Some of the securities offerings that have evolved during the past year "can be really bizarre, even to financial industry professionals," Wilson said. "There are people in the business who have pretty much sworn these things off until they get a better understanding."
Hamer linked the ever-increasing complexity of the secondary market to the number-crunching ability of high-speed computer programs that easily handle computations that were too time-consuming just a few years ago.
Not surprisingly, most of the mortgage-backed securities purchased by local S&Ls were acquired from the federally chartered Ginnie Mae, Fannie Mae and Freddie Mac.
But home loans aren't the only instruments being used as collateral. In San Diego, S&Ls also have used multifamily residential loans, car loans and credit card payments as collateral for securities.
Elsewhere, a major life insurance company recently used a super computer to help craft so-called "death bonds"--tradeable securities that collateralize loans taken out on life insurance policies.
S&Ls are attracted to some of those complex securities offerings because they qualify as assets that can be used to meet regulatory net-worth requirements.
The market for mortgage-backed securities is growing increasingly complex, but the theory that drives them remains relatively simple.
S&Ls hope to make a profit by selling the security-backed loans at a price that is slightly higher than their cost of originating the loans. But S&Ls might accept a loss on a securities offering if they can make it up by collecting processing fees on those home loans, Hamer said.
S&Ls in the past have preferred "vanilla" securities, but institutional tastes are expected to change because an estimated 70% of home mortgages now are used as collateral in mortgage-backed securities.
With that residential market nearly saturated, thrifts have begun to explore securities that are backed by commercial mortgages, according to Ernie Elsner, a senior vice president of Duff & Phelps, a Chicago-based firm that rates securities offerings.
Less than 1% of commercial mortgages are now used as collateral for mortgage-backed securities, according to Elsner. But Duff & Phelps recently rated six commercial transactions for California thrifts, including Great American and Coast Savings Bank.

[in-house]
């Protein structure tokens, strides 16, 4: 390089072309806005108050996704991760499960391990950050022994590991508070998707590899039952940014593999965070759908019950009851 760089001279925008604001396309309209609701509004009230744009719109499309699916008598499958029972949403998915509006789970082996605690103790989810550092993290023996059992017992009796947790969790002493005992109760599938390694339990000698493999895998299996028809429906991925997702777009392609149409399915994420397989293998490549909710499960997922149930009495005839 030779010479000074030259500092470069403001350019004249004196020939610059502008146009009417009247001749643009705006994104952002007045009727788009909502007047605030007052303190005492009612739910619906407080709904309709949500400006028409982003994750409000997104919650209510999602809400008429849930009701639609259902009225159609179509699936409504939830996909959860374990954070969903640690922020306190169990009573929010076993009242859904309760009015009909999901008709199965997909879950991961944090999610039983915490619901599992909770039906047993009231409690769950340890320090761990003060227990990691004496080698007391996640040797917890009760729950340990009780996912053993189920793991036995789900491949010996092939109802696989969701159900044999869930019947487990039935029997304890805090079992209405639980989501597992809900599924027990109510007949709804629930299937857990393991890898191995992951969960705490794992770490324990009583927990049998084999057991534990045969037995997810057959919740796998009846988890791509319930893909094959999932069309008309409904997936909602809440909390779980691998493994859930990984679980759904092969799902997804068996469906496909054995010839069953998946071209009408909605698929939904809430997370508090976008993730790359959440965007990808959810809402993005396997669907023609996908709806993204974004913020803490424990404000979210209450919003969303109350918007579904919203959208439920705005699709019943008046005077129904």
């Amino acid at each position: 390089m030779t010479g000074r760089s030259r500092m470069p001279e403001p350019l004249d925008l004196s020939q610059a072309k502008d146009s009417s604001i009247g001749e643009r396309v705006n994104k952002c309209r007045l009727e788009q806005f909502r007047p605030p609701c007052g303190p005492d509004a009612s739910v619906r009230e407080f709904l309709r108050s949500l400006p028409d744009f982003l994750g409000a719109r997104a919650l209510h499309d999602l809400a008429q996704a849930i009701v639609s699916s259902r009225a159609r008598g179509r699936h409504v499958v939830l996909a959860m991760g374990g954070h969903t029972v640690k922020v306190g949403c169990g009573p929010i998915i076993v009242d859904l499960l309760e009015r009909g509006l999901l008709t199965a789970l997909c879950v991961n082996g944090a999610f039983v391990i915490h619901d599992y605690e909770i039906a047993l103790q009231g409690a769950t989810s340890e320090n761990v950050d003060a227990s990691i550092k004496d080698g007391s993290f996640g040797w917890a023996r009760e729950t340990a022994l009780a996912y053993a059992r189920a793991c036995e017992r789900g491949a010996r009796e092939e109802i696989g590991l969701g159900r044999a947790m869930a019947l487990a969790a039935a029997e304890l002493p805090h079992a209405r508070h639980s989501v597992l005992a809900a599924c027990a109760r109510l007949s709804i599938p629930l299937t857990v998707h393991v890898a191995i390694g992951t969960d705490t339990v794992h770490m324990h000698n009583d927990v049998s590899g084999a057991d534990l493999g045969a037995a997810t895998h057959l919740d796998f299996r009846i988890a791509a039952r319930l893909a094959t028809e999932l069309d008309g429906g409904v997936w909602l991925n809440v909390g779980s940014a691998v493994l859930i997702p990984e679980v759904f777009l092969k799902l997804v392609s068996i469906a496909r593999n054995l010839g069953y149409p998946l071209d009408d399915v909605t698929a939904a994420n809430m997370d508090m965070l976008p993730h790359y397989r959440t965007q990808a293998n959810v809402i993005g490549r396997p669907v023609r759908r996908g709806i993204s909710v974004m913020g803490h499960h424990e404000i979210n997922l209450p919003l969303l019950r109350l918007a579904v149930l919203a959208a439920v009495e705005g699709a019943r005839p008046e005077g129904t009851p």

"By selling a portion of their commercial real-estate loan portfolios to institutional investors . . . (S&Ls) can increase funds available for mortgage origination," according to Elsner.
The use of fixed-rate commercial loans as collateral for mortgage-backed securities "looks to be a big growth area in the future," according to Richard H. Keyes, first vice president for Great American.
Experts agree that investors might find fixed-rate commercial mortgage-backed securities to be even more attractive than securities backed by residential loans. That enthusiasm is generated by the fact that commercial loans, unlike residential loans, usually are not paid off early.
Consequently, while the extremely complex nature of the commercial securities will slow market growth, S&Ls eventually will view the offerings as "more predictable" than offerings backed by residential mortgages, Elsner said.
Moody's, Standard & Poor's and Duff & Phelps all hope to become the industry leader in the crucial area of rating those increasingly complex offerings. Ratings will help issuers improve the liquidity of offerings, and investors will feel more comfortable, Elsner said.
Moody's has gone as far as supplying "after-the-fact" ratings to investors who purchased securities offerings that previously were rated by Standard & Poor's, according to an executive at a San Diego thrift.
In many cases, Moody's ratings were lower than those issued by Standard & Poors. "That caused quite a stir, because the investors are now not sure of the quality of what they're holding," the executive said.